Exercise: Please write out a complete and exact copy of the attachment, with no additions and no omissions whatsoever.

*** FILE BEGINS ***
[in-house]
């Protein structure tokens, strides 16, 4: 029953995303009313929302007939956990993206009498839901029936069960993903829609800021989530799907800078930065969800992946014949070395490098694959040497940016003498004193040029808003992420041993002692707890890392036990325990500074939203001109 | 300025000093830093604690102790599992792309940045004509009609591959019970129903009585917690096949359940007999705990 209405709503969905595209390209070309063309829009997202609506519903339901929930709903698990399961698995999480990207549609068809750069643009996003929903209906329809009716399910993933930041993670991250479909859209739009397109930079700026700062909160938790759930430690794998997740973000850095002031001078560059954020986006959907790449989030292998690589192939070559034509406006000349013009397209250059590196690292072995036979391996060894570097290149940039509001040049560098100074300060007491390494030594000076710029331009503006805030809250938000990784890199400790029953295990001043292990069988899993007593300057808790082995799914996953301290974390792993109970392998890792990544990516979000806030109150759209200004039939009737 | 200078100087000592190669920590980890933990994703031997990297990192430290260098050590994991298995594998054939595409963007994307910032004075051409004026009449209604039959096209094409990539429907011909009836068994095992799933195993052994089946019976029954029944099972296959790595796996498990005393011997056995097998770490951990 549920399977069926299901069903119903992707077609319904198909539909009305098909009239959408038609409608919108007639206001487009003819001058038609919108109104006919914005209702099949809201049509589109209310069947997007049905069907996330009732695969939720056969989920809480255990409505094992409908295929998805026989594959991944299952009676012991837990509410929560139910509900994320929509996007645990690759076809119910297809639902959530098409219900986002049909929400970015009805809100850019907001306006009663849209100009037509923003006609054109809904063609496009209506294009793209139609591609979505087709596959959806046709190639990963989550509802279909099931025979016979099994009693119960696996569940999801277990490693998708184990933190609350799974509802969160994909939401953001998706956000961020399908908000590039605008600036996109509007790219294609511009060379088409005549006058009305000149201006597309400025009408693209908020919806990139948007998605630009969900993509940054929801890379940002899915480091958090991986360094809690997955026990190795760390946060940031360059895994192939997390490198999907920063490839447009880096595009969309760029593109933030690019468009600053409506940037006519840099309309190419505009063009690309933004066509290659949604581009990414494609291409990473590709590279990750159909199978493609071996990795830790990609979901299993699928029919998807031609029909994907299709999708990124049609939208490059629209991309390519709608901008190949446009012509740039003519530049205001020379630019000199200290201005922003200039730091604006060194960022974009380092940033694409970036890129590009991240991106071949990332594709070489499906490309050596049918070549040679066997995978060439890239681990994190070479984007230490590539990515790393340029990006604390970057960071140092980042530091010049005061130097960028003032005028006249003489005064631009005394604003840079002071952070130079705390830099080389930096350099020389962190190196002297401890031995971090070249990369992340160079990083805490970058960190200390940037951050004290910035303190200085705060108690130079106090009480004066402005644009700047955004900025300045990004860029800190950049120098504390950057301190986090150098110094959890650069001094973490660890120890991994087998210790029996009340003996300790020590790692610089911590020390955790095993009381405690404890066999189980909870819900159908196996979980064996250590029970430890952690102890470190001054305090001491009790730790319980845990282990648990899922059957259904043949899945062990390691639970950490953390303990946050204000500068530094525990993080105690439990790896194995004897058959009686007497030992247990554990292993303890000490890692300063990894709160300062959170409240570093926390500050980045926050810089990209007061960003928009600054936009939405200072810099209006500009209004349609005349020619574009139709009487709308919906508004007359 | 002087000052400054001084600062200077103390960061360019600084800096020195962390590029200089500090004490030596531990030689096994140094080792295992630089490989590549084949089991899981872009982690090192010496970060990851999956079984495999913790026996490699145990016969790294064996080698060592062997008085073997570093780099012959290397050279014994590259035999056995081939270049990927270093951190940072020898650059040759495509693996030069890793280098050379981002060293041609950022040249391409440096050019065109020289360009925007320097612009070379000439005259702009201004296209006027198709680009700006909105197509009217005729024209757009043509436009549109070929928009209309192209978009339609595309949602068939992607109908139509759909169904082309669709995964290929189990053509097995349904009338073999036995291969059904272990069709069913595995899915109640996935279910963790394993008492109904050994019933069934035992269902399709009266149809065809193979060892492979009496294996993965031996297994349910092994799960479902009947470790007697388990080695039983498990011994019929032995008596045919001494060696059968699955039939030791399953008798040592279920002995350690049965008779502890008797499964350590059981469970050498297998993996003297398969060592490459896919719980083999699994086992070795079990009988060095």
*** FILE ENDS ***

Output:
[in-house]
């Protein structure tokens, strides 16, 4: 029953995303009313929302007939956990993206009498839901029936069960993903829609800021989530799907800078930065969800992946014949070395490098694959040497940016003498004193040029808003992420041993002692707890890392036990325990500074939203001109 | 300025000093830093604690102790599992792309940045004509009609591959019970129903009585917690096949359940007999705990 209405709503969905595209390209070309063309829009997202609506519903339901929930709903698990399961698995999480990207549609068809750069643009996003929903209906329809009716399910993933930041993670991250479909859209739009397109930079700026700062909160938790759930430690794998997740973000850095002031001078560059954020986006959907790449989030292998690589192939070559034509406006000349013009397209250059590196690292072995036979391996060894570097290149940039509001040049560098100074300060007491390494030594000076710029331009503006805030809250938000990784890199400790029953295990001043292990069988899993007593300057808790082995799914996953301290974390792993109970392998890792990544990516979000806030109150759209200004039939009737 | 200078100087000592190669920590980890933990994703031997990297990192430290260098050590994991298995594998054939595409963007994307910032004075051409004026009449209604039959096209094409990539429907011909009836068994095992799933195993052994089946019976029954029944099972296959790595796996498990005393011997056995097998770490951990 549920399977069926299901069903119903992707077609319904198909539909009305098909009239959408038609409608919108007639206001487009003819001058038609919108109104006919914005209702099949809201049509589109209310069947997007049905069907996330009732695969939720056969989920809480255990409505094992409908295929998805026989594959991944299952009676012991837990509410929560139910509900994320929509996007645990690759076809119910297809639902959530098409219900986002049909929400970015009805809100850019907001306006009663849209100009037509923003006609054109809904063609496009209506294009793209139609591609979505087709596959959806046709190639990963989550509802279909099931025979016979099994009693119960696996569940999801277990490693998708184990933190609350799974509802969160994909939401953001998706956000961020399908908000590039605008600036996109509007790219294609511009060379088409005549006058009305000149201006597309400025009408693209908020919806990139948007998605630009969900993509940054929801890379940002899915480091958090991986360094809690997955026990190795760390946060940031360059895994192939997390490198999907920063490839447009880096595009969309760029593109933030690019468009600053409506940037006519840099309309190419505009063009690309933004066509290659949604581009990414494609291409990473590709590279990750159909199978493609071996990795830790990609979901299993699928029919998807031609029909994907299709999708990124049609939208490059629209991309390519709608901008190949446009012509740039003519530049205001020379630019000199200290201005922003200039730091604006060194960022974009380092940033694409970036890129590009991240991106071949990332594709070489499906490309050596049918070549040679066997995978060439890239681990994190070479984007230490590539990515790393340029990006604390970057960071140092980042530091010049005061130097960028003032005028006249003489005064631009005394604003840079002071952070130079705390830099080389930096350099020389962190190196002297401890031995971090070249990369992340160079990083805490970058960190200390940037951050004290910035303190200085705060108690130079106090009480004066402005644009700047955004900025300045990004860029800190950049120098504390950057301190986090150098110094959890650069001094973490660890120890991994087998210790029996009340003996300790020590790692610089911590020390955790095993009381405690404890066999189980909870819900159908196996979980064996250590029970430890952690102890470190001054305090001491009790730790319980845990282990648990899922059957259904043949899945062990390691639970950490953390303990946050204000500068530094525990993080105690439990790896194995004897058959009686007497030992247990554990292993303890000490890692300063990894709160300062959170409240570093926390500050980045926050810089990209007061960003928009600054936009939405200072810099209006500009209004349609005349020619574009139709009487709308919906508004007359 | 002087000052400054001084600062200077103390960061360019600084800096020195962390590029200089500090004490030596531990030689096994140094080792295992630089490989590549084949089991899981872009982690090192010496970060990851999956079984495999913790026996490699145990016969790294064996080698060592062997008085073997570093780099012959290397050279014994590259035999056995081939270049990927270093951190940072020898650059040759495509693996030069890793280098050379981002060293041609950022040249391409440096050019065109020289360009925007320097612009070379000439005259702009201004296209006027198709680009700006909105197509009217005729024209757009043509436009549109070929928009209309192209978009339609595309949602068939992607109908139509759909169904082309669709995964290929189990053509097995349904009338073999036995291969059904272990069709069913595995899915109640996935279910963790394993008492109904050994019933069934035992269902399709009266149809065809193979060892492979009496294996993965031996297994349910092994799960479902009947470790007697388990080695039983498990011994019929032995008596045919001494060696059968699955039939030791399953008798040592279920002995350690049965008779502890008797499964350590059981469970050498297998993996003297398969060592490459896919719980083999699994086992070795079990009988060095």